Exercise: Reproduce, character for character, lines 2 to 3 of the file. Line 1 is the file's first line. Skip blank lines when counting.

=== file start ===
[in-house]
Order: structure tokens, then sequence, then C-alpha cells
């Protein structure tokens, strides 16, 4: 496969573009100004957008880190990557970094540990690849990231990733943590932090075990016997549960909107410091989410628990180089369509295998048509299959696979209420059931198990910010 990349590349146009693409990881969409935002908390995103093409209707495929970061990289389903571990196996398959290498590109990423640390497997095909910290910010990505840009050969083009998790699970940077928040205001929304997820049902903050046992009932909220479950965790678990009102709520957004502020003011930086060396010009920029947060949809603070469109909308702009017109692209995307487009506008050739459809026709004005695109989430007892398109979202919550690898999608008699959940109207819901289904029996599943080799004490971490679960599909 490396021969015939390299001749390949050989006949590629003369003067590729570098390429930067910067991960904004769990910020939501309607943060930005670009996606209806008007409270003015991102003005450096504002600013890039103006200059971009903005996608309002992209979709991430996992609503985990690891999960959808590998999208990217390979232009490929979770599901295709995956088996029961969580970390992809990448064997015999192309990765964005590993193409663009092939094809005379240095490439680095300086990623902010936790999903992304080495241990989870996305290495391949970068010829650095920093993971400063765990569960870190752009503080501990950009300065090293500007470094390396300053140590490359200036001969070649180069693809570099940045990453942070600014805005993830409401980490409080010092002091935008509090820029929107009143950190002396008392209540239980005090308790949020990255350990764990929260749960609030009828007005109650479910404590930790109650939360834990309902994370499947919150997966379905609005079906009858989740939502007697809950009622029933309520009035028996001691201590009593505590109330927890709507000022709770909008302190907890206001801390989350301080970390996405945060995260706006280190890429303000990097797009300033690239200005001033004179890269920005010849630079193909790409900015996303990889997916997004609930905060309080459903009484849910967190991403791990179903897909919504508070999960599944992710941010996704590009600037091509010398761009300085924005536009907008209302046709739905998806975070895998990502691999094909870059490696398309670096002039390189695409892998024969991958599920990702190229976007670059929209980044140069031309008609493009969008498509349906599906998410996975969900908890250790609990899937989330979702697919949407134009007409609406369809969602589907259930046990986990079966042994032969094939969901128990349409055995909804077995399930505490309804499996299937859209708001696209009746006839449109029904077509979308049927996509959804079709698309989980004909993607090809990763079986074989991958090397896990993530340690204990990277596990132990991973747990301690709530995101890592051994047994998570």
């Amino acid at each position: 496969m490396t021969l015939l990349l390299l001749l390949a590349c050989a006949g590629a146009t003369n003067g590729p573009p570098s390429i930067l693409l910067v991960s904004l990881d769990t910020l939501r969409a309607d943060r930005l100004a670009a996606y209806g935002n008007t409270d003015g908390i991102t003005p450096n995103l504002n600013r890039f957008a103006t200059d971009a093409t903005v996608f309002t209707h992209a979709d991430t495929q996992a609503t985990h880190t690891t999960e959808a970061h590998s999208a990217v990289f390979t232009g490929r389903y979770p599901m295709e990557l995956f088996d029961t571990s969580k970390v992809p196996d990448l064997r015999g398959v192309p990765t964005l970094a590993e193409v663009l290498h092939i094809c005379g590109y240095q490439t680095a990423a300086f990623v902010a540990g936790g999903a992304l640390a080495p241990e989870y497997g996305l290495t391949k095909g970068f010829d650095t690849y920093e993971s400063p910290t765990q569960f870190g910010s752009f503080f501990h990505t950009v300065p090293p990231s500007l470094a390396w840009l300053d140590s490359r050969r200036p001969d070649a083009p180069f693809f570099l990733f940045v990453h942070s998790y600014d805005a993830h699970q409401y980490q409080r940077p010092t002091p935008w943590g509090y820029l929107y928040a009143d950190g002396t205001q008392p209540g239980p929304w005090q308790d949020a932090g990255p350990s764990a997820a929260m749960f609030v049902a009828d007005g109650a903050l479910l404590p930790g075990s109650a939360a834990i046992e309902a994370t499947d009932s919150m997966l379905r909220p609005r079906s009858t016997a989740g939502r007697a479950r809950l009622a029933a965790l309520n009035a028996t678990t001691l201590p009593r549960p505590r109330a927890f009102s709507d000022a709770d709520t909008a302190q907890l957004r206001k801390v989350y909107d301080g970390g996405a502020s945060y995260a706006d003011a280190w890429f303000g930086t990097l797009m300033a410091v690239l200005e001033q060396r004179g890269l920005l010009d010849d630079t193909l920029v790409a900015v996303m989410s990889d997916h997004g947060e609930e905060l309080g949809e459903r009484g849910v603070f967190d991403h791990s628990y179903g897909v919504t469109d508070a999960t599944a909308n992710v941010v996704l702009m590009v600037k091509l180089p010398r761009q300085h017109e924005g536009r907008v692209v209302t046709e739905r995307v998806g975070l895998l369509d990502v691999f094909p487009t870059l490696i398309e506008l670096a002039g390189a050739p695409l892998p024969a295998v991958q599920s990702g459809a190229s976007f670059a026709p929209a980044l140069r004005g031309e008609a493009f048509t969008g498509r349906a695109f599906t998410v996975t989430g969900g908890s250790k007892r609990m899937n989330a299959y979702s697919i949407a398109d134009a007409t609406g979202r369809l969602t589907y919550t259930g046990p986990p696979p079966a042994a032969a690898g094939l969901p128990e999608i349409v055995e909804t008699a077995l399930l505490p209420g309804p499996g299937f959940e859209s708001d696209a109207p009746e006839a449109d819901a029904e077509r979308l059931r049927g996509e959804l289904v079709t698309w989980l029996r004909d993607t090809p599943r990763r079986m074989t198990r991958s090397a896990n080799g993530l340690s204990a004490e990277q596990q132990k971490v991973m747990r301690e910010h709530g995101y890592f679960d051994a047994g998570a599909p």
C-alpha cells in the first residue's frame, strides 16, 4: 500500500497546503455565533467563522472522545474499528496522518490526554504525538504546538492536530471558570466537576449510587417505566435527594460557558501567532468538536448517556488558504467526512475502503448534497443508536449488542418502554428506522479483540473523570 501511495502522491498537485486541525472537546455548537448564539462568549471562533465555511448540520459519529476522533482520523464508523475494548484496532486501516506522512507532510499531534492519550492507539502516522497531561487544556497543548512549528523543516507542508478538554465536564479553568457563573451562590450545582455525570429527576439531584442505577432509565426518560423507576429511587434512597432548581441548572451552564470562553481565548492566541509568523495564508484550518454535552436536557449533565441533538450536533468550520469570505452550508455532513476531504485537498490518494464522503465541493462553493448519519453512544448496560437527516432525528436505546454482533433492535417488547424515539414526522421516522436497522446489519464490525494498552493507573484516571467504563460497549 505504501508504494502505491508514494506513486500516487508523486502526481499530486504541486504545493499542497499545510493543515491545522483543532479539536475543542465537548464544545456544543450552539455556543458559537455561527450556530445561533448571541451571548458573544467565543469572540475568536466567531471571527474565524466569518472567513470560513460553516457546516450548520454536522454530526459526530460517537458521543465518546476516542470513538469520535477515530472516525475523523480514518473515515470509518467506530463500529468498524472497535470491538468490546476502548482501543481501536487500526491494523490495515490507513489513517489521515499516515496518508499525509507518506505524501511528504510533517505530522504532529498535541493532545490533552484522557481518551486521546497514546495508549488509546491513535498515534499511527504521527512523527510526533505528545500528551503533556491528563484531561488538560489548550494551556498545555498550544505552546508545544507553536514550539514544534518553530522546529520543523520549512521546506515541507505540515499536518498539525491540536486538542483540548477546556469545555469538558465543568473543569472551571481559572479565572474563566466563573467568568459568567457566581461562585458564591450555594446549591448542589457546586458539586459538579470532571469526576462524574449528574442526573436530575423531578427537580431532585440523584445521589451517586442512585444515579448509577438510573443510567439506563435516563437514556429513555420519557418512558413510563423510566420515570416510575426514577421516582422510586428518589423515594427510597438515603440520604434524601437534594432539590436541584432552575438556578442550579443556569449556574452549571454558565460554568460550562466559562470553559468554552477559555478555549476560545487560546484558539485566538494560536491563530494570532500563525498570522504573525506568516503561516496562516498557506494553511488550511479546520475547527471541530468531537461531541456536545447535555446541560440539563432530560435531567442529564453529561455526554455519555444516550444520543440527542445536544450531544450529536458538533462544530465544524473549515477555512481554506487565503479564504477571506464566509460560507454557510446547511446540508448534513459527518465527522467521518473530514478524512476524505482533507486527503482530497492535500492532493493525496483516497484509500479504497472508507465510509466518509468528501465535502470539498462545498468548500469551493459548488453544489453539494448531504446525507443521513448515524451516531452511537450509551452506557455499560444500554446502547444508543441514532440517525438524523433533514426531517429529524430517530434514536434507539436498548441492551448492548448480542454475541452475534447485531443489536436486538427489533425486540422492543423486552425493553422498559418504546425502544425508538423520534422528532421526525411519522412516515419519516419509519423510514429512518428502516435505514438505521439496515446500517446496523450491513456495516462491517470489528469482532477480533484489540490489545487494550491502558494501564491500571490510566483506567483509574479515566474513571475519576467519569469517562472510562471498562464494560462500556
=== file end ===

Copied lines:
Order: structure tokens, then sequence, then C-alpha cells
């Protein structure tokens, strides 16, 4: 496969573009100004957008880190990557970094540990690849990231990733943590932090075990016997549960909107410091989410628990180089369509295998048509299959696979209420059931198990910010 990349590349146009693409990881969409935002908390995103093409209707495929970061990289389903571990196996398959290498590109990423640390497997095909910290910010990505840009050969083009998790699970940077928040205001929304997820049902903050046992009932909220479950965790678990009102709520957004502020003011930086060396010009920029947060949809603070469109909308702009017109692209995307487009506008050739459809026709004005695109989430007892398109979202919550690898999608008699959940109207819901289904029996599943080799004490971490679960599909 490396021969015939390299001749390949050989006949590629003369003067590729570098390429930067910067991960904004769990910020939501309607943060930005670009996606209806008007409270003015991102003005450096504002600013890039103006200059971009903005996608309002992209979709991430996992609503985990690891999960959808590998999208990217390979232009490929979770599901295709995956088996029961969580970390992809990448064997015999192309990765964005590993193409663009092939094809005379240095490439680095300086990623902010936790999903992304080495241990989870996305290495391949970068010829650095920093993971400063765990569960870190752009503080501990950009300065090293500007470094390396300053140590490359200036001969070649180069693809570099940045990453942070600014805005993830409401980490409080010092002091935008509090820029929107009143950190002396008392209540239980005090308790949020990255350990764990929260749960609030009828007005109650479910404590930790109650939360834990309902994370499947919150997966379905609005079906009858989740939502007697809950009622029933309520009035028996001691201590009593505590109330927890709507000022709770909008302190907890206001801390989350301080970390996405945060995260706006280190890429303000990097797009300033690239200005001033004179890269920005010849630079193909790409900015996303990889997916997004609930905060309080459903009484849910967190991403791990179903897909919504508070999960599944992710941010996704590009600037091509010398761009300085924005536009907008209302046709739905998806975070895998990502691999094909870059490696398309670096002039390189695409892998024969991958599920990702190229976007670059929209980044140069031309008609493009969008498509349906599906998410996975969900908890250790609990899937989330979702697919949407134009007409609406369809969602589907259930046990986990079966042994032969094939969901128990349409055995909804077995399930505490309804499996299937859209708001696209009746006839449109029904077509979308049927996509959804079709698309989980004909993607090809990763079986074989991958090397896990993530340690204990990277596990132990991973747990301690709530995101890592051994047994998570």